A Washington State University food scientist and colleagues at Texas A&M AgriLife Research claim in a study that peach extracts contain the mixture of phenolic compounds that can reduce a...
Menstrual cramps are the leading cause of absenteeism in young women. Although some degree of pain and discomfort during menstruation is normal, nearly 10 percent are temporarily disabled by symptoms.
Now, scientists from Southampton are on the verge of launching VA111913, a pill that can help make menstrual cramps a thing of the past.
Dr Jim Phillips, chief executive of Vantia Therapeutics, the company behind the drug being developed to tackle the agonizing period pains, stated, "Dysmenorrhoea [painful menstruation] affects a large number of women and there is currently not targeted therapy to treat the condition.
"I think it would be fair to call it a breakthrough there is certainly no other treatment like it. From our research there is nothing to suggest it won't work.”
Pill to target period misery
There are many over-the-counter pills in the market, but the existing oral medications cause significant gastrointestinal side effects for women, creating additional discomfort while alleviating menstrual pain.
The goal of the scientists was to find a specific way to treat the agonizing monthly pains. The scientists claim that the secret behind the miracle pill is that it aims to tackle the cause of the pain rather than treating the symptoms.
Menstrual pain, or dysmenorrhea, is the painful cramping caused at the initiation of menstruation and is due to contraction of uterine muscles and shedding of endometrium. VA111913 works by targeting the muscles that contract in the uterus wall, thereby alleviating the pain.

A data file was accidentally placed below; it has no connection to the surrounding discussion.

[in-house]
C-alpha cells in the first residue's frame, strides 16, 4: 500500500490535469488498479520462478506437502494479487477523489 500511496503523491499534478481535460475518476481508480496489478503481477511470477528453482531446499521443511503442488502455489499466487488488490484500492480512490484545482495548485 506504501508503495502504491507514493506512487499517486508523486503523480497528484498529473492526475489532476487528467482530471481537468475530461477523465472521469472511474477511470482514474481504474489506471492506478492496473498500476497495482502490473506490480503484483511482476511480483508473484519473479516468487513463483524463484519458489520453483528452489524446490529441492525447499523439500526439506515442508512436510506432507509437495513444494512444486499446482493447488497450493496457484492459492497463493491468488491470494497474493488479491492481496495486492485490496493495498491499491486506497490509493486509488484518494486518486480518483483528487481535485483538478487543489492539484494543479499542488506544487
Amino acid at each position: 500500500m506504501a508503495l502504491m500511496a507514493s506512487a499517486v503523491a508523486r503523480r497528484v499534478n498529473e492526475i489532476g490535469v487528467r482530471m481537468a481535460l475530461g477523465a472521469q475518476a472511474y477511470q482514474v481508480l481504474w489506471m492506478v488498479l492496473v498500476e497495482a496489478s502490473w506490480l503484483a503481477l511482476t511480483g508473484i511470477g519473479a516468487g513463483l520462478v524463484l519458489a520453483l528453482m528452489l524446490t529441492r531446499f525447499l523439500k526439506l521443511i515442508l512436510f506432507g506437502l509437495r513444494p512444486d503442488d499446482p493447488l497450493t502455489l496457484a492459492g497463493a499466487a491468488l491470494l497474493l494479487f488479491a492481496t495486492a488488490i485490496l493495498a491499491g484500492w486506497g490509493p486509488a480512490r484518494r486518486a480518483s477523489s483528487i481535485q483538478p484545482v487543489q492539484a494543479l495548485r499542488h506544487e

“This has the potential to directly target the cause of dysmenorrhoea by acting on the smooth muscle in the uterus wall. We believe this could offer an effective alternative to over-the-counter painkillers,” states Dr Phillips.
Second phase of trials
Initial trials of the drug have been promising without any adverse effects. The drug is now on the threshold of the second phase of tests in Britain and the United States to certify its safety and efficacy.
A six-day course of the medication will be administered to128 women aged between 18 and 35 who suffer intense pain during their menstrual cycle.
The trail will take place over the next two months, and its results shall be released in the middle of next year. The scientists are optimistic about the outcome of the test. The pill could be marketed for commercial use in a little over four years.
Other techniques used to combat menstrual pains
Medication is the most popular route women adopt to relieve themselves of menstrual cramps, though some prefer to rely upon natural solutions, such as taking a bath or using botanical supplements.
Other techniques women follow are to place a hot water bottle on the stomach or undertake relaxing exercises to stop the pain.